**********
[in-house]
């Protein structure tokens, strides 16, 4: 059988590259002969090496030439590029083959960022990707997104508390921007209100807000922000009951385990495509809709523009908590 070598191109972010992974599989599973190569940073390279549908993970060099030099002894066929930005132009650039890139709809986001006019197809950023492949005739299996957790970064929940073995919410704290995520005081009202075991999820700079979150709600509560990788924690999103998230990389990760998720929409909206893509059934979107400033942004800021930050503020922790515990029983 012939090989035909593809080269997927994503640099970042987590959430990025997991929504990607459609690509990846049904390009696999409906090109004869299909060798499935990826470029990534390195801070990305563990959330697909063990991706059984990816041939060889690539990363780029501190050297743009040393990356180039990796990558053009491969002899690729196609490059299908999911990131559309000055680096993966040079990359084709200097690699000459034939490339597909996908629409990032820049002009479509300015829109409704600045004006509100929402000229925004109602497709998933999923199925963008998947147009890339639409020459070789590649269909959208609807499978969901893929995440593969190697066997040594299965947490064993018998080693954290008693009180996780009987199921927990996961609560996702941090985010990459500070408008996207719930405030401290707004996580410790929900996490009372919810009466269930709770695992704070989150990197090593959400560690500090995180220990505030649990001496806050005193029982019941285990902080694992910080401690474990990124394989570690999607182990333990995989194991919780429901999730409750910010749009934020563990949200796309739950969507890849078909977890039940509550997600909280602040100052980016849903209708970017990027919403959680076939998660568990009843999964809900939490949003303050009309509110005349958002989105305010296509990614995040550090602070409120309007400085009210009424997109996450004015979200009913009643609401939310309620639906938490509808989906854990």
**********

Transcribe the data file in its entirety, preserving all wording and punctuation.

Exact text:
[in-house]
């Protein structure tokens, strides 16, 4: 059988590259002969090496030439590029083959960022990707997104508390921007209100807000922000009951385990495509809709523009908590 070598191109972010992974599989599973190569940073390279549908993970060099030099002894066929930005132009650039890139709809986001006019197809950023492949005739299996957790970064929940073995919410704290995520005081009202075991999820700079979150709600509560990788924690999103998230990389990760998720929409909206893509059934979107400033942004800021930050503020922790515990029983 012939090989035909593809080269997927994503640099970042987590959430990025997991929504990607459609690509990846049904390009696999409906090109004869299909060798499935990826470029990534390195801070990305563990959330697909063990991706059984990816041939060889690539990363780029501190050297743009040393990356180039990796990558053009491969002899690729196609490059299908999911990131559309000055680096993966040079990359084709200097690699000459034939490339597909996908629409990032820049002009479509300015829109409704600045004006509100929402000229925004109602497709998933999923199925963008998947147009890339639409020459070789590649269909959208609807499978969901893929995440593969190697066997040594299965947490064993018998080693954290008693009180996780009987199921927990996961609560996702941090985010990459500070408008996207719930405030401290707004996580410790929900996490009372919810009466269930709770695992704070989150990197090593959400560690500090995180220990505030649990001496806050005193029982019941285990902080694992910080401690474990990124394989570690999607182990333990995989194991919780429901999730409750910010749009934020563990949200796309739950969507890849078909977890039940509550997600909280602040100052980016849903209708970017990027919403959680076939998660568990009843999964809900939490949003303050009309509110005349958002989105305010296509990614995040550090602070409120309007400085009210009424997109996450004015979200009913009643609401939310309620639906938490509808989906854990």